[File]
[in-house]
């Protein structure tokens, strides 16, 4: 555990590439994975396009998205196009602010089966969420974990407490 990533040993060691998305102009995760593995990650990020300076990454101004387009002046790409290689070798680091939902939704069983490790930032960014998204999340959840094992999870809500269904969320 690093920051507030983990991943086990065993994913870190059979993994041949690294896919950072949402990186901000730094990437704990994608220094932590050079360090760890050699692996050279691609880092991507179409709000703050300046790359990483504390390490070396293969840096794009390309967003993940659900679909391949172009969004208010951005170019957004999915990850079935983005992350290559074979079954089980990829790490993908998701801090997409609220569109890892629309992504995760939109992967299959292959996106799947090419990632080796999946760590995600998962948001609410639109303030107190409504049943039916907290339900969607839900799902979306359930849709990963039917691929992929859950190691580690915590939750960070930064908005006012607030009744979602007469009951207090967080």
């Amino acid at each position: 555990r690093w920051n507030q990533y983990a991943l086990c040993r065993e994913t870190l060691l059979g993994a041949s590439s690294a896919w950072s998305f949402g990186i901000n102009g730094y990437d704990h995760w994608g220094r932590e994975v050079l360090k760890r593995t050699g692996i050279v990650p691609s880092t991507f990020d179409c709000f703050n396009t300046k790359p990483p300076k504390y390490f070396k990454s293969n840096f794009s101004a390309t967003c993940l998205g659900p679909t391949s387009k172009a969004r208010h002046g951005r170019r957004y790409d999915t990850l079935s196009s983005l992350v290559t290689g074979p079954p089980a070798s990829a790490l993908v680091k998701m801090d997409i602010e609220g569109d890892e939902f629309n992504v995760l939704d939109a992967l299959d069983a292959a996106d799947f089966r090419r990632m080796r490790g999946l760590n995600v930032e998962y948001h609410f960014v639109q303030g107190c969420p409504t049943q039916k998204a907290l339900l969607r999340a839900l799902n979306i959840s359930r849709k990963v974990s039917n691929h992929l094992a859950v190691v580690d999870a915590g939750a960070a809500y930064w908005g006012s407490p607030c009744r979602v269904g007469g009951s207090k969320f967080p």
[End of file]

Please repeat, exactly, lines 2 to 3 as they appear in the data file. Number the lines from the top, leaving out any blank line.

């Protein structure tokens, strides 16, 4: 555990590439994975396009998205196009602010089966969420974990407490 990533040993060691998305102009995760593995990650990020300076990454101004387009002046790409290689070798680091939902939704069983490790930032960014998204999340959840094992999870809500269904969320 690093920051507030983990991943086990065993994913870190059979993994041949690294896919950072949402990186901000730094990437704990994608220094932590050079360090760890050699692996050279691609880092991507179409709000703050300046790359990483504390390490070396293969840096794009390309967003993940659900679909391949172009969004208010951005170019957004999915990850079935983005992350290559074979079954089980990829790490993908998701801090997409609220569109890892629309992504995760939109992967299959292959996106799947090419990632080796999946760590995600998962948001609410639109303030107190409504049943039916907290339900969607839900799902979306359930849709990963039917691929992929859950190691580690915590939750960070930064908005006012607030009744979602007469009951207090967080």
């Amino acid at each position: 555990r690093w920051n507030q990533y983990a991943l086990c040993r065993e994913t870190l060691l059979g993994a041949s590439s690294a896919w950072s998305f949402g990186i901000n102009g730094y990437d704990h995760w994608g220094r932590e994975v050079l360090k760890r593995t050699g692996i050279v990650p691609s880092t991507f990020d179409c709000f703050n396009t300046k790359p990483p300076k504390y390490f070396k990454s293969n840096f794009s101004a390309t967003c993940l998205g659900p679909t391949s387009k172009a969004r208010h002046g951005r170019r957004y790409d999915t990850l079935s196009s983005l992350v290559t290689g074979p079954p089980a070798s990829a790490l993908v680091k998701m801090d997409i602010e609220g569109d890892e939902f629309n992504v995760l939704d939109a992967l299959d069983a292959a996106d799947f089966r090419r990632m080796r490790g999946l760590n995600v930032e998962y948001h609410f960014v639109q303030g107190c969420p409504t049943q039916k998204a907290l339900l969607r999340a839900l799902n979306i959840s359930r849709k990963v974990s039917n691929h992929l094992a859950v190691v580690d999870a915590g939750a960070a809500y930064w908005g006012s407490p607030c009744r979602v269904g007469g009951s207090k969320f967080p």